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If you’ve been hanging out on here for a while, you’ll have noticed that I kind of love food.
And, because I love food, I love cooking.
That’s not true for all of us, of course. And that’s fine. But I think most would agree that having a few simple dishes under your belt is a bit of a life skill for all of us. From the perspectives of budget and health, it simply isn’t sustainable to live entirely off ready meals or takeaways (unless you have a supernatural metabolism or are fabulously wealthy).
So, when we have kids, it’s natural to want to teach them a few basic kitchen skills. But how do we do this? When do we start? And what dishes should they start with?
I’m happy to admit that I got it SO WRONG with Mister, now 9. Fortunately, I changed tack for Missy, Monkey and Meerkat, and I think this may be why the three of them love to be in the kitchen, whereas Mister isn’t so keen. Here are my top tips then, which come from several years of making mistakes, getting it wrong, trying new things and seeing what works!
Honestly, there is no better age to start cooking than as soon as your kid can stand still for a few minutes! All kids are different, but for mine it was somewhere around the age of 2, give or take a few months.
While I don’t recommend you teach knife skills at this age, there is plenty they can do: mixing and pouring are obvious ones, but how about finding ingredients or equipment if it’s stored in cupboards they can reach? Putting rubbish in the bin or recycling box? Don’t neglect these important but overlooked tasks!
Clear a wide space
It makes clean-up so much easier if there’s not very much in the splash-vicinity! There’s less for your little one to damage, or be damaged by, and it’s much, much easier to stay focused if you just have your ingredients and equipment in front of you.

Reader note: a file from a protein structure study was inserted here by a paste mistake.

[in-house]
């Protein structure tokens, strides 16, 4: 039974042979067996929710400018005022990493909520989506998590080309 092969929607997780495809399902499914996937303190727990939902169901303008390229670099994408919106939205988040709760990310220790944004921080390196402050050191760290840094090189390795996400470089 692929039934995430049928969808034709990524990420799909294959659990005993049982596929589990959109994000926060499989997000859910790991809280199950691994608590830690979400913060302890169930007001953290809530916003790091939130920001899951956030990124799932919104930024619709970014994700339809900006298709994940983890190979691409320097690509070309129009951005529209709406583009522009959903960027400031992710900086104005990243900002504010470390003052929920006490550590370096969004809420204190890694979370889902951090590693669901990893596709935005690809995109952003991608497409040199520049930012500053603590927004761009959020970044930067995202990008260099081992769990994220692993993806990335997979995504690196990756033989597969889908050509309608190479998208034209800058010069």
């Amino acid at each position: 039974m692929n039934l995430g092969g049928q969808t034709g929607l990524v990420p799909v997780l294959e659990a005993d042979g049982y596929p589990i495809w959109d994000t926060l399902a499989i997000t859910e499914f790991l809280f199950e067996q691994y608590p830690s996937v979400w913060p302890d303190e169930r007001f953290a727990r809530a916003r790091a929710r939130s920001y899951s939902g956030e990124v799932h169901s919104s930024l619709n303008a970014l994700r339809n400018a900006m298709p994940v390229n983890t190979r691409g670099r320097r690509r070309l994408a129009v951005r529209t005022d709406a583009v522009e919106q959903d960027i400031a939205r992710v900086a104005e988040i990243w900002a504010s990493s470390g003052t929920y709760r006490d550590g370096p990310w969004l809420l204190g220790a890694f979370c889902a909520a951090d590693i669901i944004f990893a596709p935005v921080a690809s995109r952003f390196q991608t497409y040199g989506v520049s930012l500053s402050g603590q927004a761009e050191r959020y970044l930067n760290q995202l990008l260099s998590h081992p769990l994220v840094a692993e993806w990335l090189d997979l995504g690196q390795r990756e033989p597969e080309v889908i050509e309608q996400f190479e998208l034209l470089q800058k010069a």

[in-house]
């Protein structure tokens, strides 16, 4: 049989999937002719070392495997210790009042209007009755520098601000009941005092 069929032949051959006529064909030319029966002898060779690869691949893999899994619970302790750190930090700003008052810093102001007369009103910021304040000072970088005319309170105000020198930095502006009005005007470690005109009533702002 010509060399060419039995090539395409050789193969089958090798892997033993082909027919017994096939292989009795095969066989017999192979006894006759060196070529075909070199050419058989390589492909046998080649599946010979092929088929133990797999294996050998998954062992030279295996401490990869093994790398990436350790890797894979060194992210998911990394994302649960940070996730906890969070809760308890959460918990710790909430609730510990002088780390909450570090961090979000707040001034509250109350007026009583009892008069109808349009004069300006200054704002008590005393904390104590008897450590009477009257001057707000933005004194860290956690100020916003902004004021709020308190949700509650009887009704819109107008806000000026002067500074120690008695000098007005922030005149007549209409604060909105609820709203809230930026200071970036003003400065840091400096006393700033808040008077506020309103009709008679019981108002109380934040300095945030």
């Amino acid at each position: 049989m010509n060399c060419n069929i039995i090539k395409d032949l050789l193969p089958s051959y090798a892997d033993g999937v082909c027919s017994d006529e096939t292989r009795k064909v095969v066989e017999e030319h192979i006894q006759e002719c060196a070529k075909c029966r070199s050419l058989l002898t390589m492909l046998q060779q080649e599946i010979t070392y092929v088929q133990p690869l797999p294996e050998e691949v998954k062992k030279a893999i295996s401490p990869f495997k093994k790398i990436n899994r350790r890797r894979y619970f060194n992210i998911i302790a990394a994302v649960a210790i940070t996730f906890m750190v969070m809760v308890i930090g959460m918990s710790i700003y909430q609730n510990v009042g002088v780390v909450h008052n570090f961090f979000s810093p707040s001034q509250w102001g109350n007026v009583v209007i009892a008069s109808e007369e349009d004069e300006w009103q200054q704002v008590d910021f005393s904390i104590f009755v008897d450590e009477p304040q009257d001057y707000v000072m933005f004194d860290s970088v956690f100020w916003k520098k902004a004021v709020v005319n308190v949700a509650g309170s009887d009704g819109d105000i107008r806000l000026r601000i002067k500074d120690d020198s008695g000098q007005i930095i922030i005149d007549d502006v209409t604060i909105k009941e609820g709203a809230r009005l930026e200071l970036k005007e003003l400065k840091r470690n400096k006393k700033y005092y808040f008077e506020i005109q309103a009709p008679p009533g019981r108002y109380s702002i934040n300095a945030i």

While you may be experienced enough to work in a tiny area of kitchen not inhabited by dirty pots and pans (oh dear – is this just me?), your child hasn’t yet learnt the skills or the coordination/spatial awareness to be quite so contained. Let them enjoy their cooking experience – give them a wide berth!
Try not to control
This is where I got it wrong with Mister. I was so concerned about not making too much mess, making sure the mixture actually stayed in the bowl, and ending up with a decent amount of food prepared, that I was too controlling with him. No wonder he soon opted out of the kitchen!
Honestly? There’s nothing in the kitchen that won’t wipe clean very easily – especially if you’ve followed step two and cleared a decent-sized space for cooking. And, in my experience, toddlers actually really like to be let loose with a dishcloth, so why not involve them in the tidy-up too?
Don’t be afraid to guide
While we’re trying not to be too controlling, I think it’s sometimes easy to go too far in the opposite direction and let our kids make a mess without teaching them real skills.
I’ll tell you a secret, and it won’t surprise you one bit. Kids pick things up really quickly when they’re taught how to do something. My boys are fantastic at cracking eggs – they mastered this skill when they were 3! We still do it in a separate bowl, just in case a small piece of shell needs fishing out, but I’ve taught them the technique, and every time we cook they get to practise again.
If I just let them bang the egg really hard, crushing it in their fists, I’d have been depriving them of an important culinary skill. OK, maybe this is a really fun sensory experience once or twice, but the novelty wears off quickly, and kids like to be confident that they can do something well. Why not give them a new skill?
Other skills we can teach kids: using an electric whisk, mixing, folding, manual whisking, measuring – and, when a little older, weighing and knife skills. Why assume these things would be intuitive? Children are more likely to enjoy something they know they can do well!
Teach preparation and tidy-up skills too
As my kids have got older, they’ve been able to take on more of these tasks. For example, they know where to find ingredients and equipment which is stored at their level. They know where the recycling goes. At the end, they can help me load the dishwasher.